Associated Press
Protester Alexis Marvel, of Boston, front, holds an American flag and shouts slogans while joining with members of the Occupy Boston movement, students from area colleges, and union workers as they march through downtown Boston, Wednesday, Nov. 2, 2011.
Rather than seeing the occupiers as a fringe group of radicals, we may want to view them as individuals who have exposed how the values that built this nation have been corrupted.

Think or say what you will, but don't kill the messenger. The civil rights marchers knew things weren't right, as did the Vietnam protesters and demonstrators in the women's movement. And now the Occupy Wall Street protesters know it, too.

What they all have in common is the fight for the values that have always been the bedrock of our nation — fairness and justice. It's about the right to have the opportunity to pursue the American dream: if you work hard and live by the rules, you can look forward to a better life than the previous generation.

Americans' enemy is our short memory and inability to learn from our past mistakes. We tend to do the human thing when our way of life is disrupted: deny, blame or dismiss the demonstrators as troublemakers. By doing so, it lulls us in to believing that nothing has changed, and we can go along as usual.

We forget the civil rights movement was started by African-Americans in the '50s who began to see — thanks to the beginning of television — the two Americas, the haves and have nots. Finally, the resentment and hopelessness over the disparity and injustice among the poor in the inner city erupted in to demonstrations in the major urban cities. Politicians were finally forced to right some of the inequalities.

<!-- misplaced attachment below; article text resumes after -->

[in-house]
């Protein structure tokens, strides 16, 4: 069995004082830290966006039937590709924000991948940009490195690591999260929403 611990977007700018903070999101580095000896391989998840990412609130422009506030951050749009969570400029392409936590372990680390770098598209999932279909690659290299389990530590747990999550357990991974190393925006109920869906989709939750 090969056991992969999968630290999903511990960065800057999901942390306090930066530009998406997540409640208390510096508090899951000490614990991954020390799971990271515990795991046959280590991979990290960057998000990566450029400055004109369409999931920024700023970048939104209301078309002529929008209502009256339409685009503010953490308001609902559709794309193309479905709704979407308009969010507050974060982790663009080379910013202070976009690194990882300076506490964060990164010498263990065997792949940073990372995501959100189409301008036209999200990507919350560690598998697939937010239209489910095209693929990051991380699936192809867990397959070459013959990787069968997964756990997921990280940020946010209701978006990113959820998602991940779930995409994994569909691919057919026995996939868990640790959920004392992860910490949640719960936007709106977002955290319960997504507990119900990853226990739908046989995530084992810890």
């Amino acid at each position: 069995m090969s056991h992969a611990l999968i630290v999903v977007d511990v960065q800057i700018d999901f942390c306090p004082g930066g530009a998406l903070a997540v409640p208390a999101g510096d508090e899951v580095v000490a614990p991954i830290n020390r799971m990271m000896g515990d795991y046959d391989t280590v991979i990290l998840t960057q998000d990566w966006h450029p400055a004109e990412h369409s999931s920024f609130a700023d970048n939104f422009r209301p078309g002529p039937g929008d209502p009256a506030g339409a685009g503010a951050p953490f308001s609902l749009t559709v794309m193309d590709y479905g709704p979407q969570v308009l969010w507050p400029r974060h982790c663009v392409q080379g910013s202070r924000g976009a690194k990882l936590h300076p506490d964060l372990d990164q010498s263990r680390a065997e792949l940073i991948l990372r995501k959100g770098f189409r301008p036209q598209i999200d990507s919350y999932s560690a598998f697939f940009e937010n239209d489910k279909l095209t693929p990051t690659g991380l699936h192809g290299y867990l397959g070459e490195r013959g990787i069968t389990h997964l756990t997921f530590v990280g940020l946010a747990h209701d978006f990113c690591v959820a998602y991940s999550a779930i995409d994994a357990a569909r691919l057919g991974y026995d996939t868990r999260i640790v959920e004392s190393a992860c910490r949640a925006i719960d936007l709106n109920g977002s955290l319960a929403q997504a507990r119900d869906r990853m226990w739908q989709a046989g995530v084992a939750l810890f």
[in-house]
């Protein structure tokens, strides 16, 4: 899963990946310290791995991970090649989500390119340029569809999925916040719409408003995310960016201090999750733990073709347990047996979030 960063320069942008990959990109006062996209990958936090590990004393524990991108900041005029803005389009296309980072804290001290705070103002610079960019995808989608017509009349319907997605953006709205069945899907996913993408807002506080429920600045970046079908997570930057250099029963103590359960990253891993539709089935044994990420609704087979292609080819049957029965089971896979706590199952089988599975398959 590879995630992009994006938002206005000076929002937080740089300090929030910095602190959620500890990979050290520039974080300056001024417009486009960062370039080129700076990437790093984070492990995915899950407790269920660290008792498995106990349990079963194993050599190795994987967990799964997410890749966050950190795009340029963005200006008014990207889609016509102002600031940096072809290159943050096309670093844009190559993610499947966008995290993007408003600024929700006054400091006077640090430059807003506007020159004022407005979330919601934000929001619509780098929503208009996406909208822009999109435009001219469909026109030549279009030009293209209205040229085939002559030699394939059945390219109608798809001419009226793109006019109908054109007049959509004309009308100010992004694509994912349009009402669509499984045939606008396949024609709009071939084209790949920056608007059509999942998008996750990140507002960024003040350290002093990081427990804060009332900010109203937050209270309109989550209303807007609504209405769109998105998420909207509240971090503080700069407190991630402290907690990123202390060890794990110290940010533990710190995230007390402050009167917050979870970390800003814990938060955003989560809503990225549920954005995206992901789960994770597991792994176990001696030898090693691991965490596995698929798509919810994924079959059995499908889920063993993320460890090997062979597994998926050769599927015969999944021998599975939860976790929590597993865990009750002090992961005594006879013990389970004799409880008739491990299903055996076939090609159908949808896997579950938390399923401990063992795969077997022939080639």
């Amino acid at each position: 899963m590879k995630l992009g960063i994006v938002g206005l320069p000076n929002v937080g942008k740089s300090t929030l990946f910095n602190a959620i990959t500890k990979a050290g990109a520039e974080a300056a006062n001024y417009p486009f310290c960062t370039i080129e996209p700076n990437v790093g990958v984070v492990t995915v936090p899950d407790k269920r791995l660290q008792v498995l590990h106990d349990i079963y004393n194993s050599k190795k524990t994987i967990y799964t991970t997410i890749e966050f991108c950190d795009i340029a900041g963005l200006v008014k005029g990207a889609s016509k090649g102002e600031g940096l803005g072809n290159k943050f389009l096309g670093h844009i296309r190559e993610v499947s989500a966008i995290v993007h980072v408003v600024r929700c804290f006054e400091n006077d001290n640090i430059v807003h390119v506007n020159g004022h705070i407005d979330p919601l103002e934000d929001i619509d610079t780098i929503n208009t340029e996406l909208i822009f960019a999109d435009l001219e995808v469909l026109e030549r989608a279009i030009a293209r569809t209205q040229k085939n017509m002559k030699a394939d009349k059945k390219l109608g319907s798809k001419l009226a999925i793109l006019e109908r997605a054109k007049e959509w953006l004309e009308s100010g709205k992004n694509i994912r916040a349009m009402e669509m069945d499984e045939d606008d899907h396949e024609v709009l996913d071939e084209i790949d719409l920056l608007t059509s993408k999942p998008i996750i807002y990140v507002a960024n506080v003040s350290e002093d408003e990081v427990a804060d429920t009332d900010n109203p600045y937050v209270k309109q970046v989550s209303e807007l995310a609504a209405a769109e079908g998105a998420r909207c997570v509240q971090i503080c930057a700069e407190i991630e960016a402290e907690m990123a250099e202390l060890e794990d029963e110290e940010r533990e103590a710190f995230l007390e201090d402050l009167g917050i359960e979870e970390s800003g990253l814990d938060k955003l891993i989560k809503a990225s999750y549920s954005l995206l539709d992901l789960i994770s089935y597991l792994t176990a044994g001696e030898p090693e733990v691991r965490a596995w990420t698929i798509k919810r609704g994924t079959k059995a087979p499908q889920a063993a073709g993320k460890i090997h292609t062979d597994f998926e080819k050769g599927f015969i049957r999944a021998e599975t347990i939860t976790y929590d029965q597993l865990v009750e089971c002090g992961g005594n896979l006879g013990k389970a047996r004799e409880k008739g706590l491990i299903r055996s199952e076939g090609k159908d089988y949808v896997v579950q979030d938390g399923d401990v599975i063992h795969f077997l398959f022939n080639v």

The Vietnam protestors exposed unjust and failed U.S. foreign polices and the grievous loss of lives of our young people forced to fight. They let Americans see the erosion of the moral high ground by our leaders.

When American women began to speak out on the unequal and unjust treatment in employment, education, courts and finances, to name a few, they were ridiculed. When they protested and marched, they were labeled as radical and disgruntled. Because of those women protesting, Americans could see the denial of their basic rights.

Today, we again see individuals from all walks of life protesting on the streets about the disparity of income between the 1 percent haves and the 99 percent have nots. They are individuals who see the American dream vanishing because of unemployment, home foreclosures, loss of affordable college tuition or loans and health care. Many see that some in the 1 percent did not really "earn" their wealth but more or less gained it by deception, or what feels much like theft, and at the expense and misfortune of the 99 percent that are our neighbors who are hurting and now speaking out.

There are those who are quick to dismiss the Wall Street occupiers as troublemakers, not being organized and not having a clear message. Rather than killing the messenger by finding fault, they should see their grievance as a symptom of our country's erosion of values, caring, fairness, justice and the belief that if you live by the rules and work hard, you can realize the American dream.

Rather than seeing the occupiers as a fringe group of radicals, we may want to view them as individuals who have exposed how the values that built this nation have been corrupted. It was radicals that established the beliefs that helped mold our nation's character; now we call them patriots. They were the ones that exposed the injustices and unfairness they had suffered and said, "Enough is enough," just as the radicals of today.

That's the strength of America. It always has a few dissenters that help us see how, through our complacency and "I've-got-mine" attitude, we have lost the moral duty each of us has as an American to speak out when we see wrong and work to right it.

A Utah native, John Florez has been on the staff of Senator Orrin Hatch, served as former Utah Industrial Commissioner and filled White House appointments, including Deputy Assistant Secretary of Labor and Commission on Hispanic Education.